In the northern Chinese city of Harbin, where a second wave of the CCP virus outbreak has occurred, one family described how six members became infected after attending a big family dinner in early April.
In March, city authorities had lifted lockdown measures and allowed social gatherings. At the time, Harbin, as was the case with the majority of Chinese cities, declared itself to be free of any new virus cases.
But when cluster outbreaks began to surface, authorities announced a lockdown once more.
Residents told The Epoch Times that the city had forced many into quarantine at home, without permission to go outside. However, they haven’t been in contact with diagnosed patients nor exhibited symptoms.
A Family Dinner
One Harbin native with six infected relatives spoke to the Chinese-language Epoch Times about how the virus spread in the family. The Epoch Times has chosen to use pseudonyms to protect their identities.
Lin Jun is originally from Harbin but has been working and living in the south of China. His family still lives in Harbin, in Heilongjiang Province, but his mother Wang Hong was staying with him from January to April 9.
That day, “my grandma was discharged from the hospital [for non-virus-related disease], so my mom went back to take care of her at home,” Lin said.
In China, families traditionally have a big dinner gathering when a member returns after a long trip. So on the evening of April 9, Lin’s grandparents organized a big party at home with 11 family members.
Because the government didn’t announce new infections in Harbin until April 10, Lin’s family was not aware of any risks of exposure to the virus. They thought it was safe to gather again.
On April 11, the Harbin government announced one new infection in the city, a patient at the same hospital as Lin’s grandma.
Because all 11 family members were close contacts, they all had to take the virus diagnostic test. They were sent to the hospital in three groups.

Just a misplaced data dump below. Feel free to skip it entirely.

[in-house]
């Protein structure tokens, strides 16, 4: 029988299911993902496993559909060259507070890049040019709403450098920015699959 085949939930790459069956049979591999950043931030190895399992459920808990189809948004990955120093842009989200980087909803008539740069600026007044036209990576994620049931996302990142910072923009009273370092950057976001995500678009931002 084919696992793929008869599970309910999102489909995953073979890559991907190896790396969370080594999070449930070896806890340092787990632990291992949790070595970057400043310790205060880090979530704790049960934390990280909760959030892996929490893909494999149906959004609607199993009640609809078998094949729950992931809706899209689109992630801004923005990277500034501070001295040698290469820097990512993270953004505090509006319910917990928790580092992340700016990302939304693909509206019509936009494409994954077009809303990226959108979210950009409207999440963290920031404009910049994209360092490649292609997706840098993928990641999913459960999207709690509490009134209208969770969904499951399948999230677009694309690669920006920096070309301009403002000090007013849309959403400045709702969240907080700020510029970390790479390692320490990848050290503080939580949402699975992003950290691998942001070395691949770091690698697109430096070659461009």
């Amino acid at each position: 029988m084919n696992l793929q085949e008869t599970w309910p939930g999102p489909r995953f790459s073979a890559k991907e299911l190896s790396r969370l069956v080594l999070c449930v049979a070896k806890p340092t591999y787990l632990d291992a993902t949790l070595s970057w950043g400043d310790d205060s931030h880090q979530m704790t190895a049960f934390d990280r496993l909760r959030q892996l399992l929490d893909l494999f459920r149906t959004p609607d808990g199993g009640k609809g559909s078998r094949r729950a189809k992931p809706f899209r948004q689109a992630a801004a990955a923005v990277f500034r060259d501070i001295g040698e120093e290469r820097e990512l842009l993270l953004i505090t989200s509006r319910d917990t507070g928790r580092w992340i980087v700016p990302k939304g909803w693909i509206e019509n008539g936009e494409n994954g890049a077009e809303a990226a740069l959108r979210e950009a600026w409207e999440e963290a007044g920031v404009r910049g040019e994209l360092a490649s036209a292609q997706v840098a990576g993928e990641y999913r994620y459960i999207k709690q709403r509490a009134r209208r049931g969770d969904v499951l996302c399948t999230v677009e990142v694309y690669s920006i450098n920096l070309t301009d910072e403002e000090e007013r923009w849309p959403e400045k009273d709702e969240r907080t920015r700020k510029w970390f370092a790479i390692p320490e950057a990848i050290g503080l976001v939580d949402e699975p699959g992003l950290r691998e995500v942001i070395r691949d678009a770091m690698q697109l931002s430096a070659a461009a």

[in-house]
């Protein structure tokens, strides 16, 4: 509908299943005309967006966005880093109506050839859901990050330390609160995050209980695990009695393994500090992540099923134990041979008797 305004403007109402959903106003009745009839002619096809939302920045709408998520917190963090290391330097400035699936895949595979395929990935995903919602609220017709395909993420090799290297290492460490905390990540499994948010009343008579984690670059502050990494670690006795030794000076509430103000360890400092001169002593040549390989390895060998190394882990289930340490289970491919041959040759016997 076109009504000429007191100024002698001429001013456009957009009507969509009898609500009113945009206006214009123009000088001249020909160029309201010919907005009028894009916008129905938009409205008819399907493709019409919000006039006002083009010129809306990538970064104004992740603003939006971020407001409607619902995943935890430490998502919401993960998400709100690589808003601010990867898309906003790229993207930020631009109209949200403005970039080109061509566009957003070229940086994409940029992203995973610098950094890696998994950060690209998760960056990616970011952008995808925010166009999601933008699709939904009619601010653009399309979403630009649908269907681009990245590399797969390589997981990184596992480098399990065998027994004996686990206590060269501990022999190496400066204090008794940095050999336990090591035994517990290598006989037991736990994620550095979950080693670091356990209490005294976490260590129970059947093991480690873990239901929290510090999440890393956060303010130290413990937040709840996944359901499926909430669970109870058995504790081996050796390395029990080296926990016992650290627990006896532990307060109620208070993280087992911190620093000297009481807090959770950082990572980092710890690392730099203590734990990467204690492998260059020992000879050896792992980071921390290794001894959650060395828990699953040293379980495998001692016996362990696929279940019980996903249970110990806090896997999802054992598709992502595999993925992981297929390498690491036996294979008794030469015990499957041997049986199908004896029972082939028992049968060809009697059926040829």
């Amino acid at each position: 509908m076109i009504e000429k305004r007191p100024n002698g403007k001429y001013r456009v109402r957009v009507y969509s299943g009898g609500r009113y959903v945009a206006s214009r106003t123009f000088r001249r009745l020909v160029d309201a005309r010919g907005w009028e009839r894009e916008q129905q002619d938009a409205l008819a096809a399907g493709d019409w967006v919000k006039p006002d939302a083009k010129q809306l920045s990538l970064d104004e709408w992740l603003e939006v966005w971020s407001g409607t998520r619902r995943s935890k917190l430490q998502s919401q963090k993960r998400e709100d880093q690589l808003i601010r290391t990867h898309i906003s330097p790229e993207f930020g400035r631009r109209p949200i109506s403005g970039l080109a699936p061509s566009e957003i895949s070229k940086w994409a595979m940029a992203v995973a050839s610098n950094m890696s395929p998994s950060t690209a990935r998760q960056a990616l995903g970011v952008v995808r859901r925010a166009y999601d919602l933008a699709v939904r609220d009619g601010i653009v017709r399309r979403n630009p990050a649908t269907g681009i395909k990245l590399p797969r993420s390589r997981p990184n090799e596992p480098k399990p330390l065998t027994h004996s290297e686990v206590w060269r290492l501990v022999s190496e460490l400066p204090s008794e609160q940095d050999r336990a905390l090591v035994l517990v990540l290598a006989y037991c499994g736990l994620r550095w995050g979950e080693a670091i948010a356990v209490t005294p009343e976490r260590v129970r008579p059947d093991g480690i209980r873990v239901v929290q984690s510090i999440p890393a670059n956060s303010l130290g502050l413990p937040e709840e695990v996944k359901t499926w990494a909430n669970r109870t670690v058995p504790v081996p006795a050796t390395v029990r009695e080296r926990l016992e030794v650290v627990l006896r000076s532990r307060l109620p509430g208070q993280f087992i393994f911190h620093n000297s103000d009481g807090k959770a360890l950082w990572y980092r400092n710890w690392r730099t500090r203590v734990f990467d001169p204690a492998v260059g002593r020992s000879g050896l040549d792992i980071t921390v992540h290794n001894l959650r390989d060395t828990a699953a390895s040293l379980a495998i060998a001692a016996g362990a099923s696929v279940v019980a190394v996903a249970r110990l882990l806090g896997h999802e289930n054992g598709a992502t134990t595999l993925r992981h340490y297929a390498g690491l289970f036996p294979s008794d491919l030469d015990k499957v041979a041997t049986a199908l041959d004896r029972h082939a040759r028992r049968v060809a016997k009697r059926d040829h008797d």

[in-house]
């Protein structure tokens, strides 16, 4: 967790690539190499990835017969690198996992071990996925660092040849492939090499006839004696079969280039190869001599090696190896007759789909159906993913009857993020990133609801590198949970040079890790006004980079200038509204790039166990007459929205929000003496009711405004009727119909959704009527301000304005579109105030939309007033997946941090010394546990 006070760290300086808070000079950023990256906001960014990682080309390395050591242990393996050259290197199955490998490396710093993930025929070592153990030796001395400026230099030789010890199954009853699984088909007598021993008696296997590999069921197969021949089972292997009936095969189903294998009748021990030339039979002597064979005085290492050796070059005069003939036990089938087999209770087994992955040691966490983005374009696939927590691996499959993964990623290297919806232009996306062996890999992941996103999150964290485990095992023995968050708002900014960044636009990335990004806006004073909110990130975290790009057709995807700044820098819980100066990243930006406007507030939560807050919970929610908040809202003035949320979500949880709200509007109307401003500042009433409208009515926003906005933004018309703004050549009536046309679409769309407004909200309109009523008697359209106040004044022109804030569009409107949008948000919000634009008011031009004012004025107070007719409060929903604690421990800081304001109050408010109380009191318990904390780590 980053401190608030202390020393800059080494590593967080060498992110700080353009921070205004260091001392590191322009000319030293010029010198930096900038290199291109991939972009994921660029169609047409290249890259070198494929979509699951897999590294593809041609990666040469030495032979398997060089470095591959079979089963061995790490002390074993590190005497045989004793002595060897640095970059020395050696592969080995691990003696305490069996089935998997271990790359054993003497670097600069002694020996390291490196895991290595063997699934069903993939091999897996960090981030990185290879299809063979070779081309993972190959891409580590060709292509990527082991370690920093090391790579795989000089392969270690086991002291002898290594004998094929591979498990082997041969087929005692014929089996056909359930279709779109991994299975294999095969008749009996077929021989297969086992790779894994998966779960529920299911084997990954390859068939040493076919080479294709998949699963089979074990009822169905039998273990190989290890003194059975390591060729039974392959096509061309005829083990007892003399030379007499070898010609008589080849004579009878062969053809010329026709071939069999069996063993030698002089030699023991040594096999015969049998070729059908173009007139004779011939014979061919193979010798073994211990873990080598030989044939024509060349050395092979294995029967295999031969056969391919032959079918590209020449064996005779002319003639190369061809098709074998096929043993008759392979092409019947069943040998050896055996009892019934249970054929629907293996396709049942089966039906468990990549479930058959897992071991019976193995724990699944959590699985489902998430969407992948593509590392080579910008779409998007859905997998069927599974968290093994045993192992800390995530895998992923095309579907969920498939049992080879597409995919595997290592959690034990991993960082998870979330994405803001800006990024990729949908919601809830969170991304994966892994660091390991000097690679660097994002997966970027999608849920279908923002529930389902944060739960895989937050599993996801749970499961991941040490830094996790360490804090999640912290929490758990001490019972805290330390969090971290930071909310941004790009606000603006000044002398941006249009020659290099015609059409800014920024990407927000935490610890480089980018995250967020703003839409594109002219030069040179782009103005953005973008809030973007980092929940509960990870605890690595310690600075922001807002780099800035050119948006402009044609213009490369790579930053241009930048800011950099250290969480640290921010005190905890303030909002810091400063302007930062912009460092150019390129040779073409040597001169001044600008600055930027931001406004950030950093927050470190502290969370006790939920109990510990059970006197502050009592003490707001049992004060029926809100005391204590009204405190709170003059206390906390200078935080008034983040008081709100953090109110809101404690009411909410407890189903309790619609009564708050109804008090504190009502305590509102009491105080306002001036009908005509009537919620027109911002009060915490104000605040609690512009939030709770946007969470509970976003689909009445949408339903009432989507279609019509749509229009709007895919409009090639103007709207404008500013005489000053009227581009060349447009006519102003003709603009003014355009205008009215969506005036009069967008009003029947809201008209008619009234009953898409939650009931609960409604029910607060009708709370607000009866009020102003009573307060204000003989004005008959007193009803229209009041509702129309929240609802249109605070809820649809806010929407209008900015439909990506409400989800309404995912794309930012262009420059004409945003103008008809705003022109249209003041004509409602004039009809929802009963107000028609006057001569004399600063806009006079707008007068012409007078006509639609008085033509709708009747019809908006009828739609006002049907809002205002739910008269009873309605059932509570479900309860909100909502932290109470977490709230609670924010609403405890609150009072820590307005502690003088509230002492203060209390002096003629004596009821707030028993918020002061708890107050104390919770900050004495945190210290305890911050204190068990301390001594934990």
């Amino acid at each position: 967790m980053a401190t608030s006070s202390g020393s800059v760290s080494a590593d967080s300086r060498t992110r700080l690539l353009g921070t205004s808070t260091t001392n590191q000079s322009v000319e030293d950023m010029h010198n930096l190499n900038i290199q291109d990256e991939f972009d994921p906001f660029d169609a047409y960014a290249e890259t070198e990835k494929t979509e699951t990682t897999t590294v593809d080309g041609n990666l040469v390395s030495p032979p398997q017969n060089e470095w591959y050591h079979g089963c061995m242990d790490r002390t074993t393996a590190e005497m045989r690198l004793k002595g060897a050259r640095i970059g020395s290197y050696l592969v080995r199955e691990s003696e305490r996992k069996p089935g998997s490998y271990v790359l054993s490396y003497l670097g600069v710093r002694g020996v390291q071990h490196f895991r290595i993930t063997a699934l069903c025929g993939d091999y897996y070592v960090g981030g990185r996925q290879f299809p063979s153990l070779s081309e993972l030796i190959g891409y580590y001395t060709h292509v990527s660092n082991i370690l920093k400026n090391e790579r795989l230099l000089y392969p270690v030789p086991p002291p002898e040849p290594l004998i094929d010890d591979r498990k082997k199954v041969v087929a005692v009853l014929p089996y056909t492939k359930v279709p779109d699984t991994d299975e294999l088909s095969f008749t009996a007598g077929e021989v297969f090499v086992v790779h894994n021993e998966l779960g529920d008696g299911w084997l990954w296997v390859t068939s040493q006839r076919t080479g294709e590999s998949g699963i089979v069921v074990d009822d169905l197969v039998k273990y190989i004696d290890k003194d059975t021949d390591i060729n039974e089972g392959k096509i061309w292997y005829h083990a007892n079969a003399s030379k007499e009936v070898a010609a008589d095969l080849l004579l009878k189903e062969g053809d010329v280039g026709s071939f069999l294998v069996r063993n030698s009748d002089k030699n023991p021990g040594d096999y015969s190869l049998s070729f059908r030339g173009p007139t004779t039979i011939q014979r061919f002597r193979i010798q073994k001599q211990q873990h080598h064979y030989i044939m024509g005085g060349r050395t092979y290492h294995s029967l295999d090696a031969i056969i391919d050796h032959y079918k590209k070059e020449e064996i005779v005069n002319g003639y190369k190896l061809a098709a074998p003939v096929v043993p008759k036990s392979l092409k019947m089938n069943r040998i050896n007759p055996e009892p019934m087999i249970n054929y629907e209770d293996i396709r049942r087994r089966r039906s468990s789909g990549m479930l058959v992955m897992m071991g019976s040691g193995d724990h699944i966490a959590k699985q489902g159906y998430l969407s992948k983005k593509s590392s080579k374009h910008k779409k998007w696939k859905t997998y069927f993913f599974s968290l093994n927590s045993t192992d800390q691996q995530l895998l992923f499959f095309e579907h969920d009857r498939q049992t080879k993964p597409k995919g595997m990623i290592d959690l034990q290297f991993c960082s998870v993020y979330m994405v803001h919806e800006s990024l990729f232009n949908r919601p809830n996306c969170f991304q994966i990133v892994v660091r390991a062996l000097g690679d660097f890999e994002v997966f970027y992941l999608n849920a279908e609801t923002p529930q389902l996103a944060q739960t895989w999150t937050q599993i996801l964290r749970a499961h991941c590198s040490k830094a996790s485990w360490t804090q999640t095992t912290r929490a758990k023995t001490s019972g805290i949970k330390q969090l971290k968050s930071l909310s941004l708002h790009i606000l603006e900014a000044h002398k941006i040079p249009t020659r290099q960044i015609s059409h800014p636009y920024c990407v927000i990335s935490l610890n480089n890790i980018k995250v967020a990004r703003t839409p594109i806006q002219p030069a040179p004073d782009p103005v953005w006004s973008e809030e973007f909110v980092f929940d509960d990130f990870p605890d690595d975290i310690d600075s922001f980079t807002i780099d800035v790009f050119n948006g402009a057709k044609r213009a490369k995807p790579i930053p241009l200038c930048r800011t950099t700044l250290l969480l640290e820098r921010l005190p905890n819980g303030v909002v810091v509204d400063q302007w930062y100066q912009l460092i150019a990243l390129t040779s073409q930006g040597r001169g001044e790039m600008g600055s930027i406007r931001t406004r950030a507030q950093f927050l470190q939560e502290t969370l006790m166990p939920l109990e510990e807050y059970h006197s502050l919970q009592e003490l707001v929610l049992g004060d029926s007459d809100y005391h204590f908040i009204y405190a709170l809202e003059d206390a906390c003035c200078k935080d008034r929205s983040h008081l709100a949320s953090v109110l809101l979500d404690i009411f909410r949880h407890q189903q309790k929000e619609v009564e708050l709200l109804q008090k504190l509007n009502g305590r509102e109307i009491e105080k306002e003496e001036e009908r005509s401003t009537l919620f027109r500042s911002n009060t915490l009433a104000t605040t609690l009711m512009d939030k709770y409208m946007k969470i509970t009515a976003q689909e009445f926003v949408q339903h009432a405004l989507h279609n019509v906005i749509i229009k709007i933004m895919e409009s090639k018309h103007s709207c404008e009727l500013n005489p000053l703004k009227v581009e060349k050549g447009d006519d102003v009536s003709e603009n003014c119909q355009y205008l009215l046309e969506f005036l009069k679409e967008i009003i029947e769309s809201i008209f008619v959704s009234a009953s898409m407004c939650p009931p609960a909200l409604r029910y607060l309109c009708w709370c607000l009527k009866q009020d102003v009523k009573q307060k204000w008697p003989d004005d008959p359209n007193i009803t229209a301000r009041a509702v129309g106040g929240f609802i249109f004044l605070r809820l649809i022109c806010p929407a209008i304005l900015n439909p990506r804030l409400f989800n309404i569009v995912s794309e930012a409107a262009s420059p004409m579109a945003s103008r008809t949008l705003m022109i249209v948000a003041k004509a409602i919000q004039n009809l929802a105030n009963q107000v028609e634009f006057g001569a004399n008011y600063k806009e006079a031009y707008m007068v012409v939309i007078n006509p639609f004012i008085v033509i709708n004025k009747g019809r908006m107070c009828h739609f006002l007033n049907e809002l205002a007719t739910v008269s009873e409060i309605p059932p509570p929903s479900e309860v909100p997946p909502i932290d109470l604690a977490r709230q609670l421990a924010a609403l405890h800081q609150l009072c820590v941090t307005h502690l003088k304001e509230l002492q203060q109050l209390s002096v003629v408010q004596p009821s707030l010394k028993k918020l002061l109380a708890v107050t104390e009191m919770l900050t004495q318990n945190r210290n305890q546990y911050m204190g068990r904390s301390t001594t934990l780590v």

“The son of my uncle entered the hospital after [testing positive in] the first nucleic acid test. My uncle and my grandpa were diagnosed positive during the second test,” Lin said. “My aunt was the last one who entered the hospital. She didn’t take the nucleic acid test due to a lack of diagnostic kits at the hospital. But the CT scan results, and her symptoms showed that she was infected.” Lin’s aunt had ground-glass opacity in her lungs, indicating inflammation—a common symptom of COVID-19.
Lin’s mother and grandmother also tested positive and were sent to the hospital. Both are in critical condition in the intensive care unit (ICU).
Lin’s family members don’t match the descriptions of the infection cases announced by the Harbin government, and their cases were likely not counted in the official toll.
On April 17, the Heilongjiang provincial government punished 18 Harbin officials for mishandling the outbreak. Since then, the city government has launched tight measures to prevent the virus from spreading.
However, locals complained that the forced quarantine rules are inhumane.
Mr. Xiao’s wife is on the kitchen staff at the Harbin Daoli District People’s Hospital. About seven days ago, Mr. Xiao was isolated at a quarantine center for 24 hours as a precaution. He was later released from quarantine after testing negative.
Meanwhile, his wife has been quarantined at the hospital and is not allowed to return home.
But because his wife works at the hospital, he was also quarantined. “They locked my home from the outside … I am locked inside the house,” Xiao told the Chinese-language Epoch Times on April 23.
Xiao complained that Harbin was beginning to feel like how Wuhan, the city where the virus first emerged, was in February.
“Senior authority officials pressure junior officials [to tighten virus prevention], then junior officials pressure normal people … It’s created panic,” Xiao said. “Normal people don’t have the right to talk, nor to choose [where to be quarantined].”
Mr. Ning is a buyer for the Daoli District hospital’s kitchen. He usually goes to a local wholesale market in the early morning to buy the vegetables, then drops them off at the hospital before 7 a.m. The workers in the kitchen start work at the hospital at 8 a.m. Thus, Ning said he does not have any contact with people working inside the facility.
But authorities have forcibly locked him in his home.
“They locked my door from the outside four days ago. I didn’t even come into contact with anybody from the hospital,” Ning said.
Mrs. Su told The Epoch Times that her husband visited the hospital to get treatment for a blood condition on April 16 but was quarantined in the hospital. Even though Mrs. Su didn’t go to the hospital, she was forcibly locked down at home by city authorities on April 19.
Meanwhile, a Harbin resident asked for help on Chinese social media, complaining that he wasn’t allowed to go back to his own home.
He said in a video that he left his apartment to go shopping. When he returned to his residential compound, the guard asked for him to present a special pass that indicates he can go inside.
This netizen is not alone. Social media videos showed other Harbin residents waiting at checkpoints to return home as well.